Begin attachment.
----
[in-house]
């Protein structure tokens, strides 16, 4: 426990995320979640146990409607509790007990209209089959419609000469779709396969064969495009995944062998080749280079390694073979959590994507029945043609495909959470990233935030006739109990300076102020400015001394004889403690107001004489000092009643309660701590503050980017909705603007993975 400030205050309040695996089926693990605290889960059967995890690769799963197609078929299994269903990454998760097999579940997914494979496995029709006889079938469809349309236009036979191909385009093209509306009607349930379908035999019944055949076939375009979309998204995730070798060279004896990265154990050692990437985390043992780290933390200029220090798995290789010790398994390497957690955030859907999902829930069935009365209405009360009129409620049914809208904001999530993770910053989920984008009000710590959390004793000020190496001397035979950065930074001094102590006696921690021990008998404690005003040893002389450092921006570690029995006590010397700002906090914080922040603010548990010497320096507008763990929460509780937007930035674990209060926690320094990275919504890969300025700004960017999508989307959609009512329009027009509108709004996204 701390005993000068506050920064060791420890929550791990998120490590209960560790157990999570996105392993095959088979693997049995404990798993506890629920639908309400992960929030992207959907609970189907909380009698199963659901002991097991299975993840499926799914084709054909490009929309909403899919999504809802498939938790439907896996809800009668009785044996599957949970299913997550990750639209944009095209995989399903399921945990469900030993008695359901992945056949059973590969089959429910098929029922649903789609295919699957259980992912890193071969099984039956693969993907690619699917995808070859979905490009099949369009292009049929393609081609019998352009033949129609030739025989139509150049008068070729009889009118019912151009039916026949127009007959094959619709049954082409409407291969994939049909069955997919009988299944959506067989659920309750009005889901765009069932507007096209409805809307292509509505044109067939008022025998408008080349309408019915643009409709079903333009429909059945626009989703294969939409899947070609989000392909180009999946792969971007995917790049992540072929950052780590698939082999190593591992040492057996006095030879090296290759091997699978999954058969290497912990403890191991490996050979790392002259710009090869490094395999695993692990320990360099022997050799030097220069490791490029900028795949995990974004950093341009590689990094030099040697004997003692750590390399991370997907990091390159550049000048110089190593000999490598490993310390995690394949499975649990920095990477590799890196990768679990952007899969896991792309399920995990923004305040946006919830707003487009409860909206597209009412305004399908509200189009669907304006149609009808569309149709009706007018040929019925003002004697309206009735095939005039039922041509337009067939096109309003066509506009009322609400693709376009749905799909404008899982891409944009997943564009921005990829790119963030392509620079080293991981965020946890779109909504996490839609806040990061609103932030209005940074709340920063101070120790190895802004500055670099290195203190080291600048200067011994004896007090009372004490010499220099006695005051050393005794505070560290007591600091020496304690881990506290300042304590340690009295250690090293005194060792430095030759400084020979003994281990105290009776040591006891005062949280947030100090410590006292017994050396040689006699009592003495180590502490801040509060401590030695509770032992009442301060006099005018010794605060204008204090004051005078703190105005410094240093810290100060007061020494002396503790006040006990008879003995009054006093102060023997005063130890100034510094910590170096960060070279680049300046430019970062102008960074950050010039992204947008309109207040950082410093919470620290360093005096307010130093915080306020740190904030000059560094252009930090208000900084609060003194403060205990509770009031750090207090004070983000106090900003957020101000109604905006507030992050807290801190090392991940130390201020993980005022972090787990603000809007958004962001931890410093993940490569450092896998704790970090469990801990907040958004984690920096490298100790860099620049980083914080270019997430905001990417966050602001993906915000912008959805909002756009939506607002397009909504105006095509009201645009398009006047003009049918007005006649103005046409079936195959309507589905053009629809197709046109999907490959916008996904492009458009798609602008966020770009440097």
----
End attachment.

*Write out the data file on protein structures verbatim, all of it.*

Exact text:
[in-house]
């Protein structure tokens, strides 16, 4: 426990995320979640146990409607509790007990209209089959419609000469779709396969064969495009995944062998080749280079390694073979959590994507029945043609495909959470990233935030006739109990300076102020400015001394004889403690107001004489000092009643309660701590503050980017909705603007993975 400030205050309040695996089926693990605290889960059967995890690769799963197609078929299994269903990454998760097999579940997914494979496995029709006889079938469809349309236009036979191909385009093209509306009607349930379908035999019944055949076939375009979309998204995730070798060279004896990265154990050692990437985390043992780290933390200029220090798995290789010790398994390497957690955030859907999902829930069935009365209405009360009129409620049914809208904001999530993770910053989920984008009000710590959390004793000020190496001397035979950065930074001094102590006696921690021990008998404690005003040893002389450092921006570690029995006590010397700002906090914080922040603010548990010497320096507008763990929460509780937007930035674990209060926690320094990275919504890969300025700004960017999508989307959609009512329009027009509108709004996204 701390005993000068506050920064060791420890929550791990998120490590209960560790157990999570996105392993095959088979693997049995404990798993506890629920639908309400992960929030992207959907609970189907909380009698199963659901002991097991299975993840499926799914084709054909490009929309909403899919999504809802498939938790439907896996809800009668009785044996599957949970299913997550990750639209944009095209995989399903399921945990469900030993008695359901992945056949059973590969089959429910098929029922649903789609295919699957259980992912890193071969099984039956693969993907690619699917995808070859979905490009099949369009292009049929393609081609019998352009033949129609030739025989139509150049008068070729009889009118019912151009039916026949127009007959094959619709049954082409409407291969994939049909069955997919009988299944959506067989659920309750009005889901765009069932507007096209409805809307292509509505044109067939008022025998408008080349309408019915643009409709079903333009429909059945626009989703294969939409899947070609989000392909180009999946792969971007995917790049992540072929950052780590698939082999190593591992040492057996006095030879090296290759091997699978999954058969290497912990403890191991490996050979790392002259710009090869490094395999695993692990320990360099022997050799030097220069490791490029900028795949995990974004950093341009590689990094030099040697004997003692750590390399991370997907990091390159550049000048110089190593000999490598490993310390995690394949499975649990920095990477590799890196990768679990952007899969896991792309399920995990923004305040946006919830707003487009409860909206597209009412305004399908509200189009669907304006149609009808569309149709009706007018040929019925003002004697309206009735095939005039039922041509337009067939096109309003066509506009009322609400693709376009749905799909404008899982891409944009997943564009921005990829790119963030392509620079080293991981965020946890779109909504996490839609806040990061609103932030209005940074709340920063101070120790190895802004500055670099290195203190080291600048200067011994004896007090009372004490010499220099006695005051050393005794505070560290007591600091020496304690881990506290300042304590340690009295250690090293005194060792430095030759400084020979003994281990105290009776040591006891005062949280947030100090410590006292017994050396040689006699009592003495180590502490801040509060401590030695509770032992009442301060006099005018010794605060204008204090004051005078703190105005410094240093810290100060007061020494002396503790006040006990008879003995009054006093102060023997005063130890100034510094910590170096960060070279680049300046430019970062102008960074950050010039992204947008309109207040950082410093919470620290360093005096307010130093915080306020740190904030000059560094252009930090208000900084609060003194403060205990509770009031750090207090004070983000106090900003957020101000109604905006507030992050807290801190090392991940130390201020993980005022972090787990603000809007958004962001931890410093993940490569450092896998704790970090469990801990907040958004984690920096490298100790860099620049980083914080270019997430905001990417966050602001993906915000912008959805909002756009939506607002397009909504105006095509009201645009398009006047003009049918007005006649103005046409079936195959309507589905053009629809197709046109999907490959916008996904492009458009798609602008966020770009440097």